Newcastle v Cardiff: Escaping relegation would be a bigger miracle than winning the 1999 Champions League with Manchester United, says Ole Gunnar Solskjaer

Solskjaer is up against i tot keep the Bluebirds in the Premier League although they face a Newcastle side in woeful form on Saturday

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The Independent Football

Ole Gunnar Solskjaer believes it would "definitely be a bigger miracle" than Manchester United's epic 1999 Champions League final triumph if Cardiff can avoid Barclays Premier League relegation.

Solskjaer and Teddy Sheringham scored injury-time goals as United beat Bayern Munich 2-1 in Barcelona on one of British football's most famous nights.

The current Cardiff manager now faces the task of trying to keep his team afloat.

Currently bottom of the league, they require victories in their final two games - at Newcastle on Saturday and against Cardiff City Stadium visitors Chelsea in nine days' time - to retain any survival hope.

Even then, they still need other results to work in their favour, but Solskjaer has no intention of throwing in the towel.

"If we stay up it would definitely be a bigger miracle than Barcelona in 1999," he said.


"That night it was possible, and in football anything is possible. So we need to give ourselves a chance in front of our fans against Chelsea.

"It takes belief, togetherness, a team that goes the extra mile, and a hero stepping forward and doing something magical.

"It's still possible, it's still possible that we are out of the bottom three if we win this weekend. We have got to give ourselves something to play for in the last game by winning this game.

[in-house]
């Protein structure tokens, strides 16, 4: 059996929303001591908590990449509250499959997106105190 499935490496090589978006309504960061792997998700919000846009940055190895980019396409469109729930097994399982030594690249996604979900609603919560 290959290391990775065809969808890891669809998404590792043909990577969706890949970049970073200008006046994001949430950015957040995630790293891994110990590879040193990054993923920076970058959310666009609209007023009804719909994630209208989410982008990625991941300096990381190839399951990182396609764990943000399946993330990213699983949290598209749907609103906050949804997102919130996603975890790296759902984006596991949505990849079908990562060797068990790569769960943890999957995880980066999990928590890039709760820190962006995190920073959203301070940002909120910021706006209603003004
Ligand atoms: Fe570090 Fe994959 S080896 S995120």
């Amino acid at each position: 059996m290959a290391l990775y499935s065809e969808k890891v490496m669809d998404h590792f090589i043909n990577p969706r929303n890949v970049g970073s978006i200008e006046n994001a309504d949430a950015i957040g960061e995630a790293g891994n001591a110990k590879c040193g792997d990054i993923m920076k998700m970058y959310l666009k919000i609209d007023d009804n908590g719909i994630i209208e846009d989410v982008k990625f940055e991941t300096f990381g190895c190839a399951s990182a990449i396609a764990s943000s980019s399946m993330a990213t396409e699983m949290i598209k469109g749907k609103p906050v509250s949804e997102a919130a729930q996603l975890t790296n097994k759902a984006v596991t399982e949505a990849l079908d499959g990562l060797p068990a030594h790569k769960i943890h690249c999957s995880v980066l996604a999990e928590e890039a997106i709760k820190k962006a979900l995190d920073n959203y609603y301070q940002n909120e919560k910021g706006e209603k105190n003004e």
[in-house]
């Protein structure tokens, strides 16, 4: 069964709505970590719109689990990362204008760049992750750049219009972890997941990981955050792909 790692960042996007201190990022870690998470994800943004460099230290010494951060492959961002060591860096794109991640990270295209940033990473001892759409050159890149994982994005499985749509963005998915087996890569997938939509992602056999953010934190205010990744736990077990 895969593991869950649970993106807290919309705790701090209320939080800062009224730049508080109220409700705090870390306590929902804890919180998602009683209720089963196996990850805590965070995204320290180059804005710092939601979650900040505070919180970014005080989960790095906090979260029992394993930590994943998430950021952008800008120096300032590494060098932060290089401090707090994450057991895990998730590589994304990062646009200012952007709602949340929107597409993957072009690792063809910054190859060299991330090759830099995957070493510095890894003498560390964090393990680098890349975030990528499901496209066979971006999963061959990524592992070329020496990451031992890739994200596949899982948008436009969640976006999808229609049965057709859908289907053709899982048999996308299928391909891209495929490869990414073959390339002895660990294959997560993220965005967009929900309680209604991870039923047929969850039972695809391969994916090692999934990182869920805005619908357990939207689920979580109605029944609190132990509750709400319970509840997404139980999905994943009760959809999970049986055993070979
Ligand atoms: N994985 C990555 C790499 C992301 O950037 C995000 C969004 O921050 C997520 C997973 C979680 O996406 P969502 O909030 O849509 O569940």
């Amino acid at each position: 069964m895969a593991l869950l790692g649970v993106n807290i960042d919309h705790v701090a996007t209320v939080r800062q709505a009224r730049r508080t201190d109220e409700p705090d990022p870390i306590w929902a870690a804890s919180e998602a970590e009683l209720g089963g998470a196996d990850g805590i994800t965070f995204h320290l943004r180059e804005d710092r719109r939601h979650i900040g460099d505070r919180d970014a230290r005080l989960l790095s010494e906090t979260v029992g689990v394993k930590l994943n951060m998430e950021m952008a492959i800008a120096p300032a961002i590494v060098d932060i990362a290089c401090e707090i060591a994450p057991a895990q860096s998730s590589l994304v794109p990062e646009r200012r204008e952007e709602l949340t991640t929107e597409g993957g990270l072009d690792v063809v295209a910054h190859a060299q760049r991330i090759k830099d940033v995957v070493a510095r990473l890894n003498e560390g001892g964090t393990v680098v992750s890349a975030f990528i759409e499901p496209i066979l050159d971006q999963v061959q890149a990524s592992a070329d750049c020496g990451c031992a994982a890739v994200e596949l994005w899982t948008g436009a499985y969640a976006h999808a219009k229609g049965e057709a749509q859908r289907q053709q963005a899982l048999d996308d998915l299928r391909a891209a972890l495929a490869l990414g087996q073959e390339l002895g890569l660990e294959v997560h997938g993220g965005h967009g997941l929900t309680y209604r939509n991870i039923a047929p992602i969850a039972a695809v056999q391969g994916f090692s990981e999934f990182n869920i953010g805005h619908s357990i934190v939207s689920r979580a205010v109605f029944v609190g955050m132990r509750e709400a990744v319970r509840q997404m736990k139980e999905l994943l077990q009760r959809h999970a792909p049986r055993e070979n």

"One of the key points is just imagine how this place (Cardiff City Stadium) will be next weekend if we have got something to play for, when we have got something to play for.

"Let's give ourselves a chance by beating Newcastle, because this place will be absolutely rocking if we are in with a chance."

Cardiff's woefully erratic form this season suggests a quickfire Championship return is the likely outcome of a chaotic campaign on and off the pitch.

And if the Bluebirds do go down, it would be an experience Solskjaer has only felt once before in football.

"It was with my local team (in Norway)," he added. "I think I scored two thirds of our goals that season. It's the only relegation I have had.

"But you can't compare that. I was just playing for my local team. I was 21. I never thought I would play football for anything else but enjoyment.

"Here, you can see how much it means for your players, your fans, for so many more than just yourself and your little town if you play in the second or third division back home.

"Here, you have got a much bigger responsibility, and that's my job now. This is a fantastic club. We are going into this game to give ourselves a chance to stay up."

Cardiff will face a Newcastle side reeling from six successive league defeats, a sequence that has piled pressure on manager Alan Pardew and caused huge unrest among Magpies supporters.

"When clubs lose games there is always going to be noise, but Alan is doing his job and he deserves to do so, and I am doing my job to the best of my ability," Solskjaer said.

"We know we can only control ourselves. I will let Alan deal with his problems, and I will control my issues. I am not one of those who talks too much about the opposition.

"We need something special. We have to go there and defend well against the likes of (Moussa) Sissoko, (Loic) Remy and (Shola) Ameobi, but we've got to do to them what they do to us.

"It is a difficult position we are in, but it is still possible if we go and win at Newcastle. Short term, it is going to be a big tall mountain to climb. We need to win both games, and we need to have some help."

Cardiff defender Juan Cala, meanwhile, has requested a personal hearing with the Football Association after being hit by an FA misconduct charge.

Cala has been charged in relation to an alleged incident in or around the tunnel area following Cardiff's 4-0 defeat against Sunderland at the Stadium of Light last Sunday.

Spanish defender Cala had earlier been sent off by referee Phil Dowd for a professional foul on Sunderland striker Connor Wickham. He will miss the Newcastle game.

"Juan would like to put his point across. He feels it is important he can do that," Solskjaer added. "He just wants a chance to explain himself."